5. Build community systems: adequately support community groups to be more resilient to future shocks
And for my final point, we need to build community systems. Build them to be more resilient to future shocks, Covid-19 is just the start given the state of our world. After spending hundreds of million on studies, like POP ART and others, we know that strong community systems result in better health outcomes. So, how well are we investing in communities? We are up to our ears in member state commitments; we even have a brilliant commitment to ensure that by 2030 at least 30% of all service delivery is community-led (not civil society). Yet…up to now, we don’t have a shared definition and (apparently) we cannot track how much funding goes to community-led responses despite their contribution towards achieving global health targets. And so, here we are!
None of my five points is surprising—no silos, deal with root causes, address stigma, dismantle affordability barriers and build communities—yet we have been grappling with these points for over three decades, so what’s the issue? What is the barrier to real action?
Something is wrong with how current system is set up…Build it and they will come, right? But everyone is not coming! That mentality is the old guard, colonial, paternalistic, over-medicalized, and top down…I know what’s good for you, so come here.
Covid demonstrates that we can change!! All of sudden, multi-month dispensing is the norm, not just for ARVs but other chronic conditions, even telemedicine has been scaled! The future requires that we foster supportive self-management and truly detach ourselves from the notion that quality healthcare must be at the clinic with a medical doctor. It’s 2020, school is happening at home, shopping is happening at home, work is happening at home…we need better strategies for delivering healthcare outside of the clinic. We have strong examples of community responses ranging from home-based care for AIDS, all the way to simple no-touch hand-washing gadgets in villages…this is how, using a co-designing approach, we best meet the needs of people where they are.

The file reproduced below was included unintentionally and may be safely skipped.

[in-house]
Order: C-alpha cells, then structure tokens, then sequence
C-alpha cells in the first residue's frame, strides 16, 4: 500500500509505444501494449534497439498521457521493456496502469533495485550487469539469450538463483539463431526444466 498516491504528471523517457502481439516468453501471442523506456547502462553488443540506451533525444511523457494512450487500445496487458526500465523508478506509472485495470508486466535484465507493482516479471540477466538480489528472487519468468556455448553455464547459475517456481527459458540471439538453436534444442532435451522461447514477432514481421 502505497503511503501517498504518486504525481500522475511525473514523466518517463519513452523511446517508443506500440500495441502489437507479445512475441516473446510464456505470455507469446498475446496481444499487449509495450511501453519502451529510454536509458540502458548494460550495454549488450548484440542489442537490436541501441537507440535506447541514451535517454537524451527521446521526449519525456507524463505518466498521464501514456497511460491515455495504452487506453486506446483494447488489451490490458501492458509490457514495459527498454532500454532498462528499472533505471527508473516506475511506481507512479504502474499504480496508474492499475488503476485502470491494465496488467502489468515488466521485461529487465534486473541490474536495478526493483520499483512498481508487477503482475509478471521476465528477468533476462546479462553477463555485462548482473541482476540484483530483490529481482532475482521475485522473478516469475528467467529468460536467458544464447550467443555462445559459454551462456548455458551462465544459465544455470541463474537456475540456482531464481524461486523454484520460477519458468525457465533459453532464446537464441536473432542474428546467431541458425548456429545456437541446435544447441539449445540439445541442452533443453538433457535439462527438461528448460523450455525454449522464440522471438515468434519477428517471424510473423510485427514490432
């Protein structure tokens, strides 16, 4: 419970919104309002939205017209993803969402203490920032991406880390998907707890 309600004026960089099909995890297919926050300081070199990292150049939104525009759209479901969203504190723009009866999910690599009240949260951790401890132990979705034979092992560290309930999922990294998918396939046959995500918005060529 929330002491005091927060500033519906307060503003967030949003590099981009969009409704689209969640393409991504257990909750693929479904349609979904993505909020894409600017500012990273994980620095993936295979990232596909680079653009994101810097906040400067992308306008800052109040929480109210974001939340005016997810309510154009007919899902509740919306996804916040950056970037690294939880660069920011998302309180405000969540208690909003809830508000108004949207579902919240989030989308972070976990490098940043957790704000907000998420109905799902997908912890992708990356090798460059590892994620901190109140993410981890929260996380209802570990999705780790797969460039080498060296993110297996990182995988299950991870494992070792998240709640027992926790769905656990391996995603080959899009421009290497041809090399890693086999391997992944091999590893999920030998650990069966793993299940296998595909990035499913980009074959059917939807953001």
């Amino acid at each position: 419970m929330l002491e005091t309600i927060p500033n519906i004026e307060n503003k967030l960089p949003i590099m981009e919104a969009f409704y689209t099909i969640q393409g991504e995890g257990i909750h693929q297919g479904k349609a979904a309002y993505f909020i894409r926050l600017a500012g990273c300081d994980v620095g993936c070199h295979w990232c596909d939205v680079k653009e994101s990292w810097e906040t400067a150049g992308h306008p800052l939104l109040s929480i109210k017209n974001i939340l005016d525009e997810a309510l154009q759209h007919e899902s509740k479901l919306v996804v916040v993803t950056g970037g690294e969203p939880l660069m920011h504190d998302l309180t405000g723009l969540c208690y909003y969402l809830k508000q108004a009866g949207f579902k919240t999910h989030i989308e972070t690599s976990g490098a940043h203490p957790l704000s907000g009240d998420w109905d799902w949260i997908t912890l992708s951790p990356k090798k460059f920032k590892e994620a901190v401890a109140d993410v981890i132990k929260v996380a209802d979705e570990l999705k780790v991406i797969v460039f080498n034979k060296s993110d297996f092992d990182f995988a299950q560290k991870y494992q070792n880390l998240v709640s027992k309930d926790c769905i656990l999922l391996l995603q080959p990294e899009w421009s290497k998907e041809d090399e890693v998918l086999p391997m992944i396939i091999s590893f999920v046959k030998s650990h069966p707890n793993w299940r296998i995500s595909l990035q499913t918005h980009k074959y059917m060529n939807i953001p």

Each of the five points I raised could be drastically improved if we seriously redistributed resources to strengthen and integrate community responses into our collective effort, because we all know the exponential return on good health outcomes when communities participate in design and delivery. Despite calls to “reimagine systems for health” there is no incentive for the established system to relinquish power.
Public health is political; good public health requires good leaders; good leaders require an activated civil society to elect them and hold them accountable for safeguarding health as a right. (not fluffy nice-to- haves, but an enforceable constitutional right); and an activated cs requires deliberate investment, development and access. Let me repeat for those connections that may have dropped, …people, civil society and communities must be where we invest.
Inherent in the principles of the Fast-Track Cities initiative is that the whole is made up of the sum of its parts…to effectively mount an attack on global and national issues, we should tackle epidemics at the city and local level and this strategy is working! So, as we think about safeguarding the gains of the past decades for HIV, TB and HCV… and we think about the geopolitical antics of the powerful, rich and high caste…the path to real change lives in the local, people-centered response.
If there is no incentive for the established system to relinquish power, it will be taken, BY THE PEOPLE!
These remarks were delivered by Solange Baptiste, Executive Director, ITPC Global, as part of the closing panel of the Fast-Track Cities virtual conference on September 10, 2020. The session was themed “Focusing on HIV Response Resilience to Confront Future Emerging Pandemics.” It featured other global public health leaders, including:
- Ren Minghui, World Health Organization
- Shannon Hader, UNAIDS
- Peter Sands, Global Fund to Fight AIDS, Tuberculosis and Malaria
- Ricardo Baptista Leite, UNITE, Lisbon, Portugal
- Angeli Achrekar, PEPFAR, Washington D.C., USA